4. Aryabhata
    July 10, 2006

    There is a need for reality check here. We have not signed any international deals and you expect that there will be sanctions on India if we do nuclear tests. Do we really have any chance of testing in the future after this deal is signed even if the deal’s text does not contain such a clause? Why are we deceiving ourselves about the clauses rather than simple doing what is necessary. China became a great country only after it became a great nuclear power. India needs to solidify its nuclear weapons first before thinking about sanctions and economy. Business people never understand the importance of security. As we are already noticing the delay and reluctance in testing of Agni III. It will be interesting to see how soon they will do the Agni III test again as the current test is a failure.Incidentally, “giving up sovereignty” is how Drs Homi J. Sethna and P.K. Iyengar, illustrious chairmen of the Atomic Energy Commission in the mid-1970s and the late 1980s respectively, described Manmohan Singh’s nuclear deal in a July 1 seminar hosted by the Forum for Integrated National Security in Mumbai.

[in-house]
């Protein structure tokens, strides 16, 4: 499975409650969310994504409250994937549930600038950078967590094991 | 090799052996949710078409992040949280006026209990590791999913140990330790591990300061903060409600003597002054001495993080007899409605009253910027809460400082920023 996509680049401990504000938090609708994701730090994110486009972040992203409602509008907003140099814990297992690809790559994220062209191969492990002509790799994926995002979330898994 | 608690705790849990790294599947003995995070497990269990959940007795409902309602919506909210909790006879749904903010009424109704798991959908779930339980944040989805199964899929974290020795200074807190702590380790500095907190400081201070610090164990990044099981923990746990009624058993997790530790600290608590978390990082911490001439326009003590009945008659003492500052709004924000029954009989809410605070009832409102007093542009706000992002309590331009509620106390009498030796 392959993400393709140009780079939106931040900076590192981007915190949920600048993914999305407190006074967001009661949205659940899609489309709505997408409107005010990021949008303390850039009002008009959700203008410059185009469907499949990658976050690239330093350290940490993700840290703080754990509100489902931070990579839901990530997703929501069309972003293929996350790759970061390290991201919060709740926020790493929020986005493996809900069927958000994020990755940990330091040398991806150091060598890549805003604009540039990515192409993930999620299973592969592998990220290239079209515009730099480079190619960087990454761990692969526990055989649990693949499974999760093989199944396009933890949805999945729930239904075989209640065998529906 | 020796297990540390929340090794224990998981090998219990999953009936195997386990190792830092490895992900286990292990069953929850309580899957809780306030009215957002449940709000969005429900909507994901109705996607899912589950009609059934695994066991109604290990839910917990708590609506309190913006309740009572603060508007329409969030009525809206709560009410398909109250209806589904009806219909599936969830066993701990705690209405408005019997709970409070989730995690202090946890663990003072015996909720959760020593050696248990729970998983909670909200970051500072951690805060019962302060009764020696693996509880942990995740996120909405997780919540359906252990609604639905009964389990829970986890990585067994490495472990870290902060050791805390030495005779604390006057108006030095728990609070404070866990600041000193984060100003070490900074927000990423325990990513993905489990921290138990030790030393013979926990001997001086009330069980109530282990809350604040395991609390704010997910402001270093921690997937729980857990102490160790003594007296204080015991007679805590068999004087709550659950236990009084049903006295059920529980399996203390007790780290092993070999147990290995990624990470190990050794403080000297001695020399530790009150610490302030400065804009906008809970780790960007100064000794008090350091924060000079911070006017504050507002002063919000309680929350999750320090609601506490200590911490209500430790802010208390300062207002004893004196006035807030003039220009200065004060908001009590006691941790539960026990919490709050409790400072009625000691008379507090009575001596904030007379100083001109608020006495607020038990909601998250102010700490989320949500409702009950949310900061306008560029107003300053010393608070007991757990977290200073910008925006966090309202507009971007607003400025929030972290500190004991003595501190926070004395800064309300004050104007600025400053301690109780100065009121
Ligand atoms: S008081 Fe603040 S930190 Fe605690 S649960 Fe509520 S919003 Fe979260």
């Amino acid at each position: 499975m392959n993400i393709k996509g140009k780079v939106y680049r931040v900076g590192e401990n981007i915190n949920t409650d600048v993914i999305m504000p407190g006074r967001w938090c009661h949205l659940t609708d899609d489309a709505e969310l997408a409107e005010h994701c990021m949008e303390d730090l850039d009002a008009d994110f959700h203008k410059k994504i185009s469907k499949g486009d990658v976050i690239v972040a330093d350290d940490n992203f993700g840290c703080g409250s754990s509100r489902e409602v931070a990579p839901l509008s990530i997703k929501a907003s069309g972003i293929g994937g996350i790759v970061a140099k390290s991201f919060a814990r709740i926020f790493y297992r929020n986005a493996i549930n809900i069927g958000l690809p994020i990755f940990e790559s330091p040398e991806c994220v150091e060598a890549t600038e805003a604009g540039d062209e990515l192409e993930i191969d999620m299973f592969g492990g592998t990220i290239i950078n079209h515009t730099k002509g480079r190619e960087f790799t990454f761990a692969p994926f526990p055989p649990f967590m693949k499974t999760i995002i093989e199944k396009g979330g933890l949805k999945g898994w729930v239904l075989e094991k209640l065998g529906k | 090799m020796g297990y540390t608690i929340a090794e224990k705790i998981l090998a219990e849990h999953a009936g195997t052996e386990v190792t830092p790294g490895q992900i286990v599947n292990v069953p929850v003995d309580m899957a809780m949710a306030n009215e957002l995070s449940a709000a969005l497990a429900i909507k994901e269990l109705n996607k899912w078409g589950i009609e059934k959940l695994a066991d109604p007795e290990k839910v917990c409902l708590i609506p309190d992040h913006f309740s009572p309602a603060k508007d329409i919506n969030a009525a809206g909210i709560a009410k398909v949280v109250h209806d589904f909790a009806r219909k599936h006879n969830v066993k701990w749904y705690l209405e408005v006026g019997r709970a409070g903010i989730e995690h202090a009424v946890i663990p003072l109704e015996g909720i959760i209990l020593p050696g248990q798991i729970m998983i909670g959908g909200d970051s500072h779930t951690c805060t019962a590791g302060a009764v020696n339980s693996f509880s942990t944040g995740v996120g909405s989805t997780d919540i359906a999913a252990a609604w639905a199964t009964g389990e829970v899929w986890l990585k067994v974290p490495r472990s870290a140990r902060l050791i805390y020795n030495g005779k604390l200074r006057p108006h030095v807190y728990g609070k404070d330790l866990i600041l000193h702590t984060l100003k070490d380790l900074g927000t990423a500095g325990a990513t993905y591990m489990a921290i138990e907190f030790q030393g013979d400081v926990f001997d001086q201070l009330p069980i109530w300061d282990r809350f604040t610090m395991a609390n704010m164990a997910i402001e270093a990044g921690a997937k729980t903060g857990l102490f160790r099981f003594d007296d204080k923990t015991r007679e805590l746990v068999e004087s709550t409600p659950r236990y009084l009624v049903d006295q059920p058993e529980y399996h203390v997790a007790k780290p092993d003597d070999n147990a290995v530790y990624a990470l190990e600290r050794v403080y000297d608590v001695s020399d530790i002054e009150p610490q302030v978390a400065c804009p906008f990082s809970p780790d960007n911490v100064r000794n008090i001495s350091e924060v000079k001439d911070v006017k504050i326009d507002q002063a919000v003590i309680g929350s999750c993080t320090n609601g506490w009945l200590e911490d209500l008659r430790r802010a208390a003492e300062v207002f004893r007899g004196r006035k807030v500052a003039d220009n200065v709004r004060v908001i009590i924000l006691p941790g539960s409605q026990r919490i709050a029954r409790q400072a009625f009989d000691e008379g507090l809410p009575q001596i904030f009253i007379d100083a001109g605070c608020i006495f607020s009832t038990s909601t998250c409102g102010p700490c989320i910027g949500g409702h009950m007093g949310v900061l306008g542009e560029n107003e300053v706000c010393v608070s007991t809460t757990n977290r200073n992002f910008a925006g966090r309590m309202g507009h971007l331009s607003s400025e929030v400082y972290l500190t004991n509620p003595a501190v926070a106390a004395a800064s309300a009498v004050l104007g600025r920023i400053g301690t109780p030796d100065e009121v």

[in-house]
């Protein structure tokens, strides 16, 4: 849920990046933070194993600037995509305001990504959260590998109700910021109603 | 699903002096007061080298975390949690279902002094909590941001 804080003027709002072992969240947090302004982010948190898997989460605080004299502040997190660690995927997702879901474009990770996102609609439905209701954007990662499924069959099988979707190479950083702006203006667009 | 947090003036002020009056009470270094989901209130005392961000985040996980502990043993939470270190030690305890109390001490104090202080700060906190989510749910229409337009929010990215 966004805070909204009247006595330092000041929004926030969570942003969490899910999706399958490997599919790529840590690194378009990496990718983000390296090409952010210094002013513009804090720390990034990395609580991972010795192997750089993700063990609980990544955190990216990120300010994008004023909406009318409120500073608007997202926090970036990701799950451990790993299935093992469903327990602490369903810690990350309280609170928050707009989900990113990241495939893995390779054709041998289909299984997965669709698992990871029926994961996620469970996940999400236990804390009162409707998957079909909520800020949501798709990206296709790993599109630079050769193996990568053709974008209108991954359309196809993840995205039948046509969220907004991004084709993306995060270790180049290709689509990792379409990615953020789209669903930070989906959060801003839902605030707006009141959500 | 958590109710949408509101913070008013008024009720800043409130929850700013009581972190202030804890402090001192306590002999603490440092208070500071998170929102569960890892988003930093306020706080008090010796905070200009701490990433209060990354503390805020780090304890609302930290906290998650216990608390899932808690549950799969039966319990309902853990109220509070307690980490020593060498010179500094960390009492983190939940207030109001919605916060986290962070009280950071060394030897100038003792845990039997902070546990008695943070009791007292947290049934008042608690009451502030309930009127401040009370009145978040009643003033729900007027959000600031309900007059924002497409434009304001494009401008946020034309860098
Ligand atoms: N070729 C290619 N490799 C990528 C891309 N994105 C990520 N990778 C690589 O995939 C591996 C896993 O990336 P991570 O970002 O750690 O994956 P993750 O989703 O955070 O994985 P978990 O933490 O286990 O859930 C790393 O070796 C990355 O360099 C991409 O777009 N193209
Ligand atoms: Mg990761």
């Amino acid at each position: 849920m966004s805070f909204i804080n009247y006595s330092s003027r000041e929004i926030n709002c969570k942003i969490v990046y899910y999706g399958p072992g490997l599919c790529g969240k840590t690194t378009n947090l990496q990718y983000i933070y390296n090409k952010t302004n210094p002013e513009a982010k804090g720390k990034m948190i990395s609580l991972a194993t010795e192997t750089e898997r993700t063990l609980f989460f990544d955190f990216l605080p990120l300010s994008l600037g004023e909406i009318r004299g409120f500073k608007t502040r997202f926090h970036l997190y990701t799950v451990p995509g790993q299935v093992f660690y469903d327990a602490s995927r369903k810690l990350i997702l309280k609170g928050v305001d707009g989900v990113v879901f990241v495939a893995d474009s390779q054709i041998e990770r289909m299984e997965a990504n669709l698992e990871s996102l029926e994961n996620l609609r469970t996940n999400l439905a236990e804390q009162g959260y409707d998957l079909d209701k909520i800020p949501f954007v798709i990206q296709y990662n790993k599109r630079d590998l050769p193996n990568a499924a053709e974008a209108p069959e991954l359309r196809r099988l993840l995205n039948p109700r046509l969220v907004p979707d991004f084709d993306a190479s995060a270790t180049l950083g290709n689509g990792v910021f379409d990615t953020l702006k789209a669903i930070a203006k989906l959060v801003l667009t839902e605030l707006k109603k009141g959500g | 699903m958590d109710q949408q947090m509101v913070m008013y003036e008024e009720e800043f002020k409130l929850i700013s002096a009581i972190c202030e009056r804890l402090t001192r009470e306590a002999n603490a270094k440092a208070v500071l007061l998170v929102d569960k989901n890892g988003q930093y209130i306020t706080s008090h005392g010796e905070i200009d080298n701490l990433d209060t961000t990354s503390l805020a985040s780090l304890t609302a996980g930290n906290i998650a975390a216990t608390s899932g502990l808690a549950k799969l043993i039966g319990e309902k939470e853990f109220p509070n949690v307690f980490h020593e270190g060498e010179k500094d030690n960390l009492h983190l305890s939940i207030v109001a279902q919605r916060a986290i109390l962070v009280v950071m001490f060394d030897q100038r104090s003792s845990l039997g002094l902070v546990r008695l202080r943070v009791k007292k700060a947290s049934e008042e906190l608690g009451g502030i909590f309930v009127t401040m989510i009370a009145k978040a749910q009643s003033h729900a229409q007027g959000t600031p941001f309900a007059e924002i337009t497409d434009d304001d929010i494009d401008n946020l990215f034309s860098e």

5. Friend of India
    July 9, 2006

    I am not sure it is in India’s interest to test nuclear weapons now, or to necessarily walk away from the deal.Consider what happens if India tests today. All offers of cooperation will be withdrawn and thee may even be sanctions.But the points raised in Mr varadarajan’s article are valid and India should insist on the U.S. reversing its legal language. If US refuses, then India would be well advised to walk away from the deal.

  6. Aryabhata
    July 9, 2006